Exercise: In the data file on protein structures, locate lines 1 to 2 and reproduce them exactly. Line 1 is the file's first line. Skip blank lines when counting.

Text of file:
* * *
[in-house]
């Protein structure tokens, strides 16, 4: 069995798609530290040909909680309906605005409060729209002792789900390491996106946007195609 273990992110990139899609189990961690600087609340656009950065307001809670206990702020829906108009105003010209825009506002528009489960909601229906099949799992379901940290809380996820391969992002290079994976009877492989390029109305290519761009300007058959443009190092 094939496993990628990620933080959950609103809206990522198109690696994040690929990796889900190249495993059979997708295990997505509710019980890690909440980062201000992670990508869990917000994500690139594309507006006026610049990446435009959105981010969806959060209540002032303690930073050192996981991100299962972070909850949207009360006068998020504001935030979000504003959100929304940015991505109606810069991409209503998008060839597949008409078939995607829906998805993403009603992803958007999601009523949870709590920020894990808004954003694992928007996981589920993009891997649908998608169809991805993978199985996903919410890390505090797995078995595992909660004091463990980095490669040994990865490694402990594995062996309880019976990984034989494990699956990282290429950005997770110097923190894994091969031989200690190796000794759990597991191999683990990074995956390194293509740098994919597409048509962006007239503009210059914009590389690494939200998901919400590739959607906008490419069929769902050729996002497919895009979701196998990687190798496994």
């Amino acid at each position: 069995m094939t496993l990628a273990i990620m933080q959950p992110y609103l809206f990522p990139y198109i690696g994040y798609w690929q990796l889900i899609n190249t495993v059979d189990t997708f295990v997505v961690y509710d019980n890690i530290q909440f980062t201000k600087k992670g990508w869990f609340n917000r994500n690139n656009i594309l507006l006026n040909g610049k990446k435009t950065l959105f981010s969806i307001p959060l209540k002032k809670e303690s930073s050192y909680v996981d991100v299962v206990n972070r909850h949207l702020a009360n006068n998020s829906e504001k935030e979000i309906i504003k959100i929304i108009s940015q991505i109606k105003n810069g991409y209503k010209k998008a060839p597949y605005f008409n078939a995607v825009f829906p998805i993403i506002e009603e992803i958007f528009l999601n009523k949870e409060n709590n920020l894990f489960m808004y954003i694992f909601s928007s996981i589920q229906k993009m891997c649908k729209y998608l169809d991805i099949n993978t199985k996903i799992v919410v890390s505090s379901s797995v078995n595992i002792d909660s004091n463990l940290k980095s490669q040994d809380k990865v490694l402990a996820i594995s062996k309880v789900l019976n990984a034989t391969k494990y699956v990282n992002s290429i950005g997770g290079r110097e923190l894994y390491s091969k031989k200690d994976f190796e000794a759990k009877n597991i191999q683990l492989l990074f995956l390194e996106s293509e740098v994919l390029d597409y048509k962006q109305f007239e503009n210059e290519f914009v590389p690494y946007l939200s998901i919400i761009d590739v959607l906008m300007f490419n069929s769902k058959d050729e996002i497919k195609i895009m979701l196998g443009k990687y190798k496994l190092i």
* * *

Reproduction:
[in-house]
């Protein structure tokens, strides 16, 4: 069995798609530290040909909680309906605005409060729209002792789900390491996106946007195609 273990992110990139899609189990961690600087609340656009950065307001809670206990702020829906108009105003010209825009506002528009489960909601229906099949799992379901940290809380996820391969992002290079994976009877492989390029109305290519761009300007058959443009190092 094939496993990628990620933080959950609103809206990522198109690696994040690929990796889900190249495993059979997708295990997505509710019980890690909440980062201000992670990508869990917000994500690139594309507006006026610049990446435009959105981010969806959060209540002032303690930073050192996981991100299962972070909850949207009360006068998020504001935030979000504003959100929304940015991505109606810069991409209503998008060839597949008409078939995607829906998805993403009603992803958007999601009523949870709590920020894990808004954003694992928007996981589920993009891997649908998608169809991805993978199985996903919410890390505090797995078995595992909660004091463990980095490669040994990865490694402990594995062996309880019976990984034989494990699956990282290429950005997770110097923190894994091969031989200690190796000794759990597991191999683990990074995956390194293509740098994919597409048509962006007239503009210059914009590389690494939200998901919400590739959607906008490419069929769902050729996002497919895009979701196998990687190798496994």